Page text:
The coin toss is the simplest experiment for confirming the law of large numbers and is often called a Bernoulli trial, named after Jacob Bernoulli, a 17th century AD Swiss mathematician and mechanic. The formalization of the Bernoulli trial is called the Bernoulli process. Bernoulli came from a mathematician family and is famous for his saying “in the end, there’s equilibrium in the universe”.

The Gambler’s Fallacy

So lets put Bernoulli's theory into practice. Given that a repetition of a certain two-aspect action will offer 50% results in the long term, this surely means that after 10 consecutive head tosses, the 11th one should land as tails, right? Far from it.

We tend to rely on the Law of Large Numbers to predict gambling outcomes, due to our need to explain the world through repetitive patterns

law of large numbers gamblers fallacy

This theory has been followed countless times on casinos, especially on the “red-black” roulette bet, which is also split between two outcomes. Gamblers tend to apply Bernoulli's trial in roulette believing that, if an aspect has happened way too many times in a row, it is bound to offer the opposite results in the next spin. This is described as a fallacy of the maturity of chances and although theoretically correct according to the LLN, is not confirmed in practice.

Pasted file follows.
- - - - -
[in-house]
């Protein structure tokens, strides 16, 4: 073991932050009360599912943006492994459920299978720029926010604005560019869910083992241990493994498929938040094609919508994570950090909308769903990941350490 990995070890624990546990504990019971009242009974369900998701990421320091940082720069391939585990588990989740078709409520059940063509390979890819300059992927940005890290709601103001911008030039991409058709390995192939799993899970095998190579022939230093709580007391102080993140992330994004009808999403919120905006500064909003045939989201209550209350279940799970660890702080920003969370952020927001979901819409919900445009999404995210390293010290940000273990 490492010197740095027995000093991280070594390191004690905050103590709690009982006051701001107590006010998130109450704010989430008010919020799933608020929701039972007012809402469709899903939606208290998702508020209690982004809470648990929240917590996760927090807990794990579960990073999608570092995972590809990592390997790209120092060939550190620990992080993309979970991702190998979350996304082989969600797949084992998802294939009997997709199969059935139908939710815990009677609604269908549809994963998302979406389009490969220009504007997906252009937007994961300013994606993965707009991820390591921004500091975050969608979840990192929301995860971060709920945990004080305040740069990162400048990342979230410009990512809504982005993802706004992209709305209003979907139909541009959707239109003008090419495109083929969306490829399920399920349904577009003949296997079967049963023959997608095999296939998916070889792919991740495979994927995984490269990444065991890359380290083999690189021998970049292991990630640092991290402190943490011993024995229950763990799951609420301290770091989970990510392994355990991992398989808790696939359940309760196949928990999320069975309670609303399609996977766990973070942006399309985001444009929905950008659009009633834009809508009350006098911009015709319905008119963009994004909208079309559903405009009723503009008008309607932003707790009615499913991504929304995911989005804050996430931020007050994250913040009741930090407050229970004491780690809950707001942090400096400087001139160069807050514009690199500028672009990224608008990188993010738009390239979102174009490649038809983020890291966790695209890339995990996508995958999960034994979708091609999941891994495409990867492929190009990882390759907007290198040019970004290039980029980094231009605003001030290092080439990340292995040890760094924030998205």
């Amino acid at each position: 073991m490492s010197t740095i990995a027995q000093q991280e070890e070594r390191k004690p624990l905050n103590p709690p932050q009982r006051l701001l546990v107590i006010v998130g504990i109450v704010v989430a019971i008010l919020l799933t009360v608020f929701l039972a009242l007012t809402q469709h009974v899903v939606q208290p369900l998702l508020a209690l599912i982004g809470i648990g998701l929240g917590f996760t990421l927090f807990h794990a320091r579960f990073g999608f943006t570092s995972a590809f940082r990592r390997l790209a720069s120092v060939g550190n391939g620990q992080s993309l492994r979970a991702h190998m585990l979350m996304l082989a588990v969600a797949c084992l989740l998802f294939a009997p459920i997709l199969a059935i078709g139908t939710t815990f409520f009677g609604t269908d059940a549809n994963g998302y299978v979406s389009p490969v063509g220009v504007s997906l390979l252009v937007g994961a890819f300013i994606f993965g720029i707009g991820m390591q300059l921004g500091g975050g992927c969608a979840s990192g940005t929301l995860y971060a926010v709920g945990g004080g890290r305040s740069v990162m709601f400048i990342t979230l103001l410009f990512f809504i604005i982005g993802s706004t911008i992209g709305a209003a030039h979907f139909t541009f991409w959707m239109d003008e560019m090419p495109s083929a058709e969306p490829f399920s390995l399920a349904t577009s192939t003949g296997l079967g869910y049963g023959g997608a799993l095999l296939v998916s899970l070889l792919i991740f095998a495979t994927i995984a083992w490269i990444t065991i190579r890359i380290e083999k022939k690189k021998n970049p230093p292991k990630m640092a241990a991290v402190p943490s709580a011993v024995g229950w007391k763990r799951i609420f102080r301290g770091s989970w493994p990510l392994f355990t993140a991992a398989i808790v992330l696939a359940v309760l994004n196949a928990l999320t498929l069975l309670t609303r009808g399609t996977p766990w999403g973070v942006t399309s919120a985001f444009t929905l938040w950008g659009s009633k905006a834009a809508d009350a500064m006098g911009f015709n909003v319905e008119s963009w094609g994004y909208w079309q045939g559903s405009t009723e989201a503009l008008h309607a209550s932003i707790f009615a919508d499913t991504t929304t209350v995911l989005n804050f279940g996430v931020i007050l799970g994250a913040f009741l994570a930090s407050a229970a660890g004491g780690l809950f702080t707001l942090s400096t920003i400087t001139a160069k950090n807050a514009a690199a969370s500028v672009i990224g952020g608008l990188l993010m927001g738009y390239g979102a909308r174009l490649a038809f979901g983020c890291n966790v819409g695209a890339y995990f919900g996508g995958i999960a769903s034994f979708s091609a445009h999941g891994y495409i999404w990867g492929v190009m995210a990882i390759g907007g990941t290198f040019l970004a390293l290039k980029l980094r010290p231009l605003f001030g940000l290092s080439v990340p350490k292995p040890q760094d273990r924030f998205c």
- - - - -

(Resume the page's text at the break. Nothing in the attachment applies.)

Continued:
You’ve probably bumped into this theory, described as “gambler’s fallacy”. There’s also a more specialized name, the Monte Carlo fallacy. It is named after an incredible story that took place at the glamorous Monte Carlo casino on August 18th, 1913.